Plant Diversity ›› 2019, Vol. 41 ›› Issue (02): 94-104.doi: 10.1016/j.pld.2019.03.001

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An early evaluation of translocation actions for endangered plant species on Mediterranean islands

Giuseppe Fenua, Gianluigi Bacchettaa,b, S. Christodoulou Charalamboc, Christini Fournarakid, Gian Pietro Giusso del Galdoe, Panagiota Gotsioud, Angelos Kyratzisf, Carole Piazzag, Magdalena Vicensh, Maria Silvia Pinnaa, Bertrand de Montmollini   

  1. a Centro Conservazione Biodiversita (CCB), Dipartimento di Scienze della Vita e dell'Ambiente (DISVA), Universit a degli Studi di Cagliari, Italy;
    b Hortus Botanicus Karalitanus (HBK), Universita degli Studi di Cagliari, Italy;
    c Department of Forests, Ministry of Agriculture, Rural Development and Environment, Nicosia, Cyprus;
    d CIHEAM Mediterranean Agronomic Institute of Chania (MAICh), Greece;
    e Department of Biological, Geological and Environmental Sciences, University of Catania, Italy;
    f Agricultural Research Institute, Ministry of Agriculture, Rural Development and Environment, Nicosia, Cyprus;
    g Office de l'Environnement de la Corse (OEC), France;
    h Jardí Botanic de S oller Foundation (JBS), Spain;
    i Mediterranean Plant Specialist Group (IUCN/SSC), Switzerland
  • Received:2018-12-21 Revised:2019-02-14 Online:2019-04-25 Published:2019-05-18
  • Contact: Giuseppe Fenu E-mail:gfenu@unica.it

Abstract: In situ conservation is widely considered a primary conservation strategy. Plant translocation, specifically, represents an important tool for reducing the extinction risk of threatened species. However, thus far, few documented translocations have been carried out in the Mediterranean islands. The CareMediflora project, carried out on six Mediterranean islands, tackles both short- and long-term needs for the insular endangered plants through in situ and ex situ conservation actions. The project approach is based on using ex situ activities as a tool to improve in situ conservation of threatened plant species. Fifty island plants (representing 45 taxa) were selected for translocations using common criteria. During the translocations, several approaches were used, which differed in site selection method, origin of genetic material, type of propagative material, planting method, and more. Although only preliminary data are available, some general lessons can be learned from the experience of the CareMediflora project. Among the factors restricting the implementation of translocations, limited financial resources appear to be the most important. Specific preliminary management actions, sometimes to be reiterated after translocation, increase the overall cost, but often are necessary for translocation success. Translocation using juvenile/reproductive plants produces better results over the short term, although seeds may provide good results over the long run (to be assessed in the future). Regardless, plant translocation success can only be detected over long periods; therefore, proper evaluation of plant translocations requires a long-term monitoring protocol. Care-Mediflora project represents the first attempt to combine the existing approaches in a common plant conservation strategy specifically focusing on the Mediterranean islands.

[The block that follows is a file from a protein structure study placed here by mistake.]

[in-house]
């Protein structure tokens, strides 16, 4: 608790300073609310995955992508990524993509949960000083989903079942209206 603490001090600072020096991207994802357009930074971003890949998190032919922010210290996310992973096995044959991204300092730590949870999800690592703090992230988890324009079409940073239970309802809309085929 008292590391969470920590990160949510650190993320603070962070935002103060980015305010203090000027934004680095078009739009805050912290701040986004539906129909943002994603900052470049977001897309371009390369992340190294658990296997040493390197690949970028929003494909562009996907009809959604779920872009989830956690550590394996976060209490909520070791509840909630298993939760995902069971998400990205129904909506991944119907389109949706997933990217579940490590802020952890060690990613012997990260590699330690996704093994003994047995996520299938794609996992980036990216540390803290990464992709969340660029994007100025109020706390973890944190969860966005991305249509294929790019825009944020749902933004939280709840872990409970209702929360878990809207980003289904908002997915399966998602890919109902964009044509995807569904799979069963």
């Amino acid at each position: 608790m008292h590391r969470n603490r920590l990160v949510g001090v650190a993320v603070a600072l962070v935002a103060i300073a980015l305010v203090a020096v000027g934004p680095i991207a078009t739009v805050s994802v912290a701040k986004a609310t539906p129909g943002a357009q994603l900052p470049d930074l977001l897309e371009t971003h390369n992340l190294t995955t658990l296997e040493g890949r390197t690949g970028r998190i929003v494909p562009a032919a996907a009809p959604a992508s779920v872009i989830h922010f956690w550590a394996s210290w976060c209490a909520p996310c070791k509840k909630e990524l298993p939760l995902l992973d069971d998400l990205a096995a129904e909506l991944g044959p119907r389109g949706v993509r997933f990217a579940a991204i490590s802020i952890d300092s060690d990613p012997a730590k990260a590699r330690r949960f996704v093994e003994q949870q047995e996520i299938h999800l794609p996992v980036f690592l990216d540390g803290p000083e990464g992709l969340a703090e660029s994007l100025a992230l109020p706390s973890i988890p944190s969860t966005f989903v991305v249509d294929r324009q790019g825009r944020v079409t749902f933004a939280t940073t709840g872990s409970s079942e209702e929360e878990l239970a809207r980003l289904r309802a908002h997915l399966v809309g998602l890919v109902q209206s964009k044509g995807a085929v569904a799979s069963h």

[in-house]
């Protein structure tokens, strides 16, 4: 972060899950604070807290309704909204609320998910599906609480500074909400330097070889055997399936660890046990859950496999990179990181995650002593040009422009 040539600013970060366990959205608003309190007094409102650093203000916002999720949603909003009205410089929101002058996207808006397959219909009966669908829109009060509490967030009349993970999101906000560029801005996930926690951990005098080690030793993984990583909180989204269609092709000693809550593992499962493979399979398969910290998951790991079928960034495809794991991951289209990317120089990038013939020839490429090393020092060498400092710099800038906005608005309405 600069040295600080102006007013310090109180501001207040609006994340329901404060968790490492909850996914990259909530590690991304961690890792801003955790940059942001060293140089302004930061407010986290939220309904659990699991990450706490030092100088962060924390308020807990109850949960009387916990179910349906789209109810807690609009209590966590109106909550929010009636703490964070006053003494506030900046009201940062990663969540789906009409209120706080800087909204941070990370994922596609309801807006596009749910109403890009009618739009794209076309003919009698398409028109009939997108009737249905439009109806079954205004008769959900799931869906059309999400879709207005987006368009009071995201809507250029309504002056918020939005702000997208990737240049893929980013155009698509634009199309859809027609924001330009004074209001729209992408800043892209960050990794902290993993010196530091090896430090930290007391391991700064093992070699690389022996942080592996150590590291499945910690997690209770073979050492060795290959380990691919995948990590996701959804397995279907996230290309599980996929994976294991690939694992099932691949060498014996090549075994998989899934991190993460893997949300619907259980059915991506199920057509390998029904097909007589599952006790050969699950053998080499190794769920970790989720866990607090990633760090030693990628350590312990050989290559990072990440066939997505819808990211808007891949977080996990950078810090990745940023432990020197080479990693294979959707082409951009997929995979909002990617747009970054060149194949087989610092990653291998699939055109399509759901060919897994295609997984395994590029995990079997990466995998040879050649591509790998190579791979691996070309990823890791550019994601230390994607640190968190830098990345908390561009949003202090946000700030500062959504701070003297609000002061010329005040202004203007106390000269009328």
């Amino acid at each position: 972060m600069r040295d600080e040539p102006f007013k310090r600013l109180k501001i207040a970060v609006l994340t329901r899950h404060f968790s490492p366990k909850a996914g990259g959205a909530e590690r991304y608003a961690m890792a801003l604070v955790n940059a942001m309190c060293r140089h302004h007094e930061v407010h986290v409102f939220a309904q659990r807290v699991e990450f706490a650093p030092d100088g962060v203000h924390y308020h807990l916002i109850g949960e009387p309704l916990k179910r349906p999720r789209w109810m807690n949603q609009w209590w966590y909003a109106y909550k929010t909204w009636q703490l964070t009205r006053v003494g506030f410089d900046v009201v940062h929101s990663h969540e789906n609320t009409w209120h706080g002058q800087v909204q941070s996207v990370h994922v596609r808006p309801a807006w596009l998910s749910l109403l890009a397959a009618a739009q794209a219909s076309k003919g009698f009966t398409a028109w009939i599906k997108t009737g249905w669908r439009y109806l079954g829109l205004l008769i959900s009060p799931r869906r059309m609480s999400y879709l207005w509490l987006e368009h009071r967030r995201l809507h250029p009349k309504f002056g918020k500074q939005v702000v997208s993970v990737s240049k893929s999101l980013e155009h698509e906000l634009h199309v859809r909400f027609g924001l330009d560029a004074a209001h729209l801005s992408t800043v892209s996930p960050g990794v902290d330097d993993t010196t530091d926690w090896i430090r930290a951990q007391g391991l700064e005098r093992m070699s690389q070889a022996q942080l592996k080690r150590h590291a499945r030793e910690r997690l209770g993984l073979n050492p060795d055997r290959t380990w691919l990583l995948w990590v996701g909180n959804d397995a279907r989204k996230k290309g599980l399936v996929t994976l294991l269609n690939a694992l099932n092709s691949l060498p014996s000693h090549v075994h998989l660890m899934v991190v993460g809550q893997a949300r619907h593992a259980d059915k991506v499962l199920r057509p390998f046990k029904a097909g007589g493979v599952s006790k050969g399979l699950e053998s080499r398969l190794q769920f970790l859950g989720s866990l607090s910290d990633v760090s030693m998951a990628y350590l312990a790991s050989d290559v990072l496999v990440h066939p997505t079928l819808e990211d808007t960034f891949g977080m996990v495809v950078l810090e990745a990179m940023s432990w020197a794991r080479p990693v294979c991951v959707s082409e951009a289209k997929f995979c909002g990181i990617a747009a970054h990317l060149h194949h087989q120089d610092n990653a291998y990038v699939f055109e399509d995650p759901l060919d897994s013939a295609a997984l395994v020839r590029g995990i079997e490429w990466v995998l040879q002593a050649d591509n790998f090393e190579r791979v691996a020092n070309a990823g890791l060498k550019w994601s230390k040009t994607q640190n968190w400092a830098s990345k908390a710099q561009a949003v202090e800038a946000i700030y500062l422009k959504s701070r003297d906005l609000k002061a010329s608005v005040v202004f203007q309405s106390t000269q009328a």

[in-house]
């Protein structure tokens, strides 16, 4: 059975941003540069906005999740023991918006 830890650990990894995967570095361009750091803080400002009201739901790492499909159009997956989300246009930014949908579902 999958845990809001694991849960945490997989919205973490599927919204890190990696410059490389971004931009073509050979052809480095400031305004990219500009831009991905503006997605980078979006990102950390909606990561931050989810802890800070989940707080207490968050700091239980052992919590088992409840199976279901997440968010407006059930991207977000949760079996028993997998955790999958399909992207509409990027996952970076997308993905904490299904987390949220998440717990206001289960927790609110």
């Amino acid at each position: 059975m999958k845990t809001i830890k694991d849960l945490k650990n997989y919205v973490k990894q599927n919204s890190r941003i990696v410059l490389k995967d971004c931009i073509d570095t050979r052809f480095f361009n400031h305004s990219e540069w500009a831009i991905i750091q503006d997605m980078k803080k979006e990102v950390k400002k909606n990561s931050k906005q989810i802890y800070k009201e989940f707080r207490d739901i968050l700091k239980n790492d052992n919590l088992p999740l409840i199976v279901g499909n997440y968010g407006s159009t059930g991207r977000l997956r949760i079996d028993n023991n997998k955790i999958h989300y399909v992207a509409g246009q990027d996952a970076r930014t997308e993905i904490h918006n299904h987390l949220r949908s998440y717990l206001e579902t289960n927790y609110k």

Key words: Care-Mediflora project, ex situ conservation, in situ conservation, Insular flora, Threatened plant populations